Since the early 2000s, storytelling as a means of managerial communication has been increasingly advocated, with a focus on the management practices of leadership, change and organizational culture. Most research on storytelling in management practice derives from practitioner experience, but little is known about the specific dynamics behind storytelling as a tool for managerial communication.
This book derives from one of the first research studies into storytelling in management practice, which sought to evaluate the assumed, but not necessarily proven, effectiveness of storytelling as a management tool. Building on existing theories of narrative and storytelling in organizations, the book explores how managers use storytelling in their daily practice, revealing that it can be employed both, purposively - like a tool, and perceptively - spontaneously and intuitively. The book explains that storytelling has different functions in management practice at different levels of the organization, such as:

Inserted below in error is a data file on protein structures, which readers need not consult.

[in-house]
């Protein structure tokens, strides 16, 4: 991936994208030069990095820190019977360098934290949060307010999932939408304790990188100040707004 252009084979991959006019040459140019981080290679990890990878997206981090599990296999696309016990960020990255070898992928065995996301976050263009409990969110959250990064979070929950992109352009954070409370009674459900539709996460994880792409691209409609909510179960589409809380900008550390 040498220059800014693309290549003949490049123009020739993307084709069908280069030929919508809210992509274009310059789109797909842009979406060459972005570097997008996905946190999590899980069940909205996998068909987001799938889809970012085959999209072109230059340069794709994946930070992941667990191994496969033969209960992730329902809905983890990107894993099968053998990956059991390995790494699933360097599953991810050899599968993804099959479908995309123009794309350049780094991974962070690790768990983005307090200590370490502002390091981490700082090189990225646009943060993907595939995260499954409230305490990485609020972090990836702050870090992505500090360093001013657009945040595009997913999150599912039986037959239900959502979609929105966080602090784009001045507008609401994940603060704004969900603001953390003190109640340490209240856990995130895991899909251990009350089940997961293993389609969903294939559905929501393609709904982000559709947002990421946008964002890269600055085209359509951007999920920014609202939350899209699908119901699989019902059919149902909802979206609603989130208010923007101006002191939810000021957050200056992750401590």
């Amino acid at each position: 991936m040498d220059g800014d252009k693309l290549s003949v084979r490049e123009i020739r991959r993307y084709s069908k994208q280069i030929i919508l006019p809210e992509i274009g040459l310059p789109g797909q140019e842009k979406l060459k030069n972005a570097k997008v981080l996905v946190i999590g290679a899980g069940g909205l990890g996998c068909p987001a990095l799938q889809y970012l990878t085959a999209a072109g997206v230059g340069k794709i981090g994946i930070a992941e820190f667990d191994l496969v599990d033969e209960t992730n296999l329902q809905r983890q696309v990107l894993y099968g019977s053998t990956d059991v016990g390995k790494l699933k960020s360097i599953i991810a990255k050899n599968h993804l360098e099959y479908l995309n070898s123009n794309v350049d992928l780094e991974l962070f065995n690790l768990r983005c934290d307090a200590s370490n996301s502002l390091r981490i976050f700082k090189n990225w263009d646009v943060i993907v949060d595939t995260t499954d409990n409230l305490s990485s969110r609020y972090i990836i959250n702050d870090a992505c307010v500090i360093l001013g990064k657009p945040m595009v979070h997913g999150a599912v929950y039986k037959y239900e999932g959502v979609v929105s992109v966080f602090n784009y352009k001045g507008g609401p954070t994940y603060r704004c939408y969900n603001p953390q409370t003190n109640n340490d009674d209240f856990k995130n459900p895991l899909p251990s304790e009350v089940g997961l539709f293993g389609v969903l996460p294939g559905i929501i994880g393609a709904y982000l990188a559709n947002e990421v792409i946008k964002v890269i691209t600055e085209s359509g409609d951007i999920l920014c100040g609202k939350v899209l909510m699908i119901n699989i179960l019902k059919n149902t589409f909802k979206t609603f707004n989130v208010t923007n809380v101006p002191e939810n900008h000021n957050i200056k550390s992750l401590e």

- Creating direction for the organization
- Translating strategic messages into operational ones and supporting the professional development of staff
- Shaping the organization’s social fabric through the sharing of personal stories
Aided by a wealth of interviews and case studies, Storytelling in Management Practice reveals an analysis of the dynamic relationship between story, storyteller, audience and organizational context. As such, it will be useful for students and researchers working across a variety of sub-disciplines, including: leadership, organizational behaviour and business communication.
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